Republican Platform an Exercise in not Offending

December 4, 2005

Andrea Neal column for June 15th and thereafter
730 words

INDIANAPOLIS — Time for a pop quiz on Indiana politics. Guess which political party includes the following statements in its 2004 platform.

1. "To combat public corruption and end the cycle of scandal, fraud and theft in state government, we support the creation of an Office of Inspector General" as well as stronger whistleblower protection laws to reward state employees for reporting wrongdoing.

2. "No task is more important for Indiana’s governor and general assembly than a focus on job creation."

3. "Along with providing a job friendly environment, Indiana should invest in its workers. We can do so by providing opportunities for upgrading skills, better coordination between higher education and workforce training programs and encouraging increased support from higher education."

If you’re not sure whether that language comes from the Republican or Democratic platform, read further.

This party wants to reduce property taxes and promote Indiana coal. It supports

privatization in Indiana prisons, prefers childbirth to abortion, defines marriage as the union of a woman and a man and wants to do whatever it can to promote voluntary charitable activity. It supports President Bush’s response to the Sept. 11, 2001 terrorist attacks.

Predictable. Boring. Non-controversial. Just like the Republicans planned it.

Gordon K. Durnil, former GOP state chairman who served as executive secretary of the 2004 Indiana Republican Platform Committee, says the foremost goal of platform writers is to avoid controversy. The last thing the party wants to do going into a huge election is attract headlines that night take attention off the candidates and their messages.

On that score, both Republicans and Democrats have been successful. A scan of Indiana newspaper stories during the June 7-8 Republican convention and June 12 Democratic state convention show very few mentions of the party platforms and no substantive stories about their contents.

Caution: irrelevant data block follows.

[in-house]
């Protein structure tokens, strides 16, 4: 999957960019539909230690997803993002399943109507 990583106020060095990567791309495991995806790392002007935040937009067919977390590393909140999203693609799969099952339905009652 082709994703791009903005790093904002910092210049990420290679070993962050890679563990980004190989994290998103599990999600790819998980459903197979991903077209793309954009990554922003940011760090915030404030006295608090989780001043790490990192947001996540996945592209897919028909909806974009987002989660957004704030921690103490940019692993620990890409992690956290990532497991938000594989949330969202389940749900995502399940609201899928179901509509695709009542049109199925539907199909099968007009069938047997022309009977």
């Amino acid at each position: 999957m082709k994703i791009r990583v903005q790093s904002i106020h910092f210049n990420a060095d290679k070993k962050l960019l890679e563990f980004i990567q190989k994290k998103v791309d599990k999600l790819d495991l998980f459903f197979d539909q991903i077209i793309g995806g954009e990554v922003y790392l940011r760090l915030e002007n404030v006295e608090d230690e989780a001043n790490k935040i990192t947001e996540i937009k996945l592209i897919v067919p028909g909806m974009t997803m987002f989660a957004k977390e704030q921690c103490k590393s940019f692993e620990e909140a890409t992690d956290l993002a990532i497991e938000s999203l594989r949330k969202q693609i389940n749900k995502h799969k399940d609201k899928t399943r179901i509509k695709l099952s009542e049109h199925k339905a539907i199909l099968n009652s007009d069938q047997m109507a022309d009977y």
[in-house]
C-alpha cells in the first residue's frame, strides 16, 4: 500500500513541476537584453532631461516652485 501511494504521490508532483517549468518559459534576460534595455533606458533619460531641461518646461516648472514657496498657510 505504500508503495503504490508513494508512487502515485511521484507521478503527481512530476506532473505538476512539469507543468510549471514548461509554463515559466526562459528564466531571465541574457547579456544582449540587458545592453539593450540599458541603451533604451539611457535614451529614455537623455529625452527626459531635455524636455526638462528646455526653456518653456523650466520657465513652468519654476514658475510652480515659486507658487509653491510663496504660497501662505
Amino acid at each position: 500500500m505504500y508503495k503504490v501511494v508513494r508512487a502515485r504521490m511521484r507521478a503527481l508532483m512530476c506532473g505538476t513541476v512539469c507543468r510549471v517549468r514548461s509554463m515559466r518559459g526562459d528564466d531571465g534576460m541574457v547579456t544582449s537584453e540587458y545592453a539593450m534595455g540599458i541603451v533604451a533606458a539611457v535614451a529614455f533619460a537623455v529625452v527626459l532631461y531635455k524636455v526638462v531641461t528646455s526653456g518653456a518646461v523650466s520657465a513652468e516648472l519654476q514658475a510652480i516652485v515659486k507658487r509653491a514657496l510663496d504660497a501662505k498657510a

Times have changed. Political junkies may remember when newspapers put platform stories on Page One. As recently as the 1980s, state law required the parties to develop policy platforms.

Durnil, who’s been involved with just about every Indiana Republican platform since 1966, pushed the legislature to eliminate the requirement. His reasoning: Government has no business micromanaging parties.

Nonetheless, platforms serve a purpose, he believes. "The value of it is: You do bring the party workers together and let them have a voice in what the collective view of the party is," says Durnil, "It is a significant statement of principle. A good basic democratic process."

Durnil says government teachers and students still turn first to party platforms when they research political parties and their philosophies.

While they won’t find the more extreme convictions of some party members listed, they will get a good sense of identity. And they will find differences in emphasis between Republicans and Democrats.

One obvious example. This year’s Republican platform attacks the record of Gov. Joe Kernan and points to a series of scandals in state agencies — the Bureau of Motor Vehicles, Family and Social Services Administration and Public Employees Retirement Fund — as evidence change is needed.

Otherwise, there are few specifics. The platform says "every child should be entitled to a highly qualified teacher," but gives no suggestions on how to guarantee one. It describes the property tax system as "a complete unfettered mess," and urges tax cuts, but doesn’t say how to replace revenues that would be lost through cuts.

The parties defer to the gubernatorial candidates to set the agenda. That’s one of the biggest shifts in politics over the past four decades. In times past, the parties approved the platforms and asked candidates to run on them. Now, the parties give the candidates veto power over language they might find problematic.

What you can find in a platform is consensus. The Republican platform committee included 100 people from all nine congressional districts and held hearings in Evansville, Fort Wayne, South Bend and Indianapolis. A rules committee approved the platform and the full convention adopted it.

On one of the most sensitive issues mentioned — abortion — the platform itself acknowledges "diversity of opinion among members of our party."

So if you’re looking for controversy, you won’t find it in the 2004 Republican platform, but you will get a sense of what Republicans agree on. Are the Democrats any riskier in their 2004 platform? We’ll look at their statement of principles next week.

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